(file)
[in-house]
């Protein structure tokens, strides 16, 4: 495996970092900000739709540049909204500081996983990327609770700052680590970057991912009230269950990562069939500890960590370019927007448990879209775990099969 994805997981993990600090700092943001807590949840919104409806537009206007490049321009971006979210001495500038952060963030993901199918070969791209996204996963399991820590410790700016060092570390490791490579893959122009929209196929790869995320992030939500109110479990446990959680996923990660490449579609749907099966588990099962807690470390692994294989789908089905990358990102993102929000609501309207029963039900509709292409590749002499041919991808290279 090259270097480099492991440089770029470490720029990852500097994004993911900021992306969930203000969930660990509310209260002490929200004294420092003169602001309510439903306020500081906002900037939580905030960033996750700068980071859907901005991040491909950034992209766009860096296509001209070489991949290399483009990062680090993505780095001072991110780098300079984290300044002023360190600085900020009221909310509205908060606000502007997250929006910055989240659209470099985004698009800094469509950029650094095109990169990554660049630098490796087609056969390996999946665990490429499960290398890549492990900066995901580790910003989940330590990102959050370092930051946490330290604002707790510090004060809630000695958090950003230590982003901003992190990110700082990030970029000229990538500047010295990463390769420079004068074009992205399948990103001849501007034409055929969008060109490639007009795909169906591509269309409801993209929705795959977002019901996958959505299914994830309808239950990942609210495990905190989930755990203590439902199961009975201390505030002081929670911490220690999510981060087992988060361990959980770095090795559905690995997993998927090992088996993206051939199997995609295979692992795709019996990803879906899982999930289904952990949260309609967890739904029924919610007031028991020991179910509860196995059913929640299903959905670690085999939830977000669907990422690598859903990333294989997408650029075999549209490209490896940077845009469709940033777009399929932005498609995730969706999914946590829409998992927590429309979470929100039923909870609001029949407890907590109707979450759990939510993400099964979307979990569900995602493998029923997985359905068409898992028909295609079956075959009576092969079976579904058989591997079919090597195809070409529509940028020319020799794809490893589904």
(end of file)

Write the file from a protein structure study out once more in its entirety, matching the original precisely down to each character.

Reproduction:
[in-house]
């Protein structure tokens, strides 16, 4: 495996970092900000739709540049909204500081996983990327609770700052680590970057991912009230269950990562069939500890960590370019927007448990879209775990099969 994805997981993990600090700092943001807590949840919104409806537009206007490049321009971006979210001495500038952060963030993901199918070969791209996204996963399991820590410790700016060092570390490791490579893959122009929209196929790869995320992030939500109110479990446990959680996923990660490449579609749907099966588990099962807690470390692994294989789908089905990358990102993102929000609501309207029963039900509709292409590749002499041919991808290279 090259270097480099492991440089770029470490720029990852500097994004993911900021992306969930203000969930660990509310209260002490929200004294420092003169602001309510439903306020500081906002900037939580905030960033996750700068980071859907901005991040491909950034992209766009860096296509001209070489991949290399483009990062680090993505780095001072991110780098300079984290300044002023360190600085900020009221909310509205908060606000502007997250929006910055989240659209470099985004698009800094469509950029650094095109990169990554660049630098490796087609056969390996999946665990490429499960290398890549492990900066995901580790910003989940330590990102959050370092930051946490330290604002707790510090004060809630000695958090950003230590982003901003992190990110700082990030970029000229990538500047010295990463390769420079004068074009992205399948990103001849501007034409055929969008060109490639007009795909169906591509269309409801993209929705795959977002019901996958959505299914994830309808239950990942609210495990905190989930755990203590439902199961009975201390505030002081929670911490220690999510981060087992988060361990959980770095090795559905690995997993998927090992088996993206051939199997995609295979692992795709019996990803879906899982999930289904952990949260309609967890739904029924919610007031028991020991179910509860196995059913929640299903959905670690085999939830977000669907990422690598859903990333294989997408650029075999549209490209490896940077845009469709940033777009399929932005498609995730969706999914946590829409998992927590429309979470929100039923909870609001029949407890907590109707979450759990939510993400099964979307979990569900995602493998029923997985359905068409898992028909295609079956075959009576092969079976579904058989591997079919090597195809070409529509940028020319020799794809490893589904």